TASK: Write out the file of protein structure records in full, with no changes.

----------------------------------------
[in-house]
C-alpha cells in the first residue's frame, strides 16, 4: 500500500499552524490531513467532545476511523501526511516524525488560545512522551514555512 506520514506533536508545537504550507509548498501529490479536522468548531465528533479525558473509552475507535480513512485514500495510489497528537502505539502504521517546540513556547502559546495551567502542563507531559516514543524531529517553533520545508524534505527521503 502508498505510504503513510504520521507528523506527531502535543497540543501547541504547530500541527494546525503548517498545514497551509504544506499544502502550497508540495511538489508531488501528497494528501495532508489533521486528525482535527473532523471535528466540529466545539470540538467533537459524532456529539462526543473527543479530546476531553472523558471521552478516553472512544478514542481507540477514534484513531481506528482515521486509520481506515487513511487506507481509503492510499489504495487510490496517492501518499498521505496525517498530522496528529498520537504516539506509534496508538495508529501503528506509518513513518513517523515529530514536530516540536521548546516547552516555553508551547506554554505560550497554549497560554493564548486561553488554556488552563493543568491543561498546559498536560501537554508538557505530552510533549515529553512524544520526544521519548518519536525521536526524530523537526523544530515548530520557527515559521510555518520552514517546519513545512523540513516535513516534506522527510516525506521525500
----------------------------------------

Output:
[in-house]
C-alpha cells in the first residue's frame, strides 16, 4: 500500500499552524490531513467532545476511523501526511516524525488560545512522551514555512 506520514506533536508545537504550507509548498501529490479536522468548531465528533479525558473509552475507535480513512485514500495510489497528537502505539502504521517546540513556547502559546495551567502542563507531559516514543524531529517553533520545508524534505527521503 502508498505510504503513510504520521507528523506527531502535543497540543501547541504547530500541527494546525503548517498545514497551509504544506499544502502550497508540495511538489508531488501528497494528501495532508489533521486528525482535527473532523471535528466540529466545539470540538467533537459524532456529539462526543473527543479530546476531553472523558471521552478516553472512544478514542481507540477514534484513531481506528482515521486509520481506515487513511487506507481509503492510499489504495487510490496517492501518499498521505496525517498530522496528529498520537504516539506509534496508538495508529501503528506509518513513518513517523515529530514536530516540536521548546516547552516555553508551547506554554505560550497554549497560554493564548486561553488554556488552563493543568491543561498546559498536560501537554508538557505530552510533549515529553512524544520526544521519548518519536525521536526524530523537526523544530515548530520557527515559521510555518520552514517546519513545512523540513516535513516534506522527510516525506521525500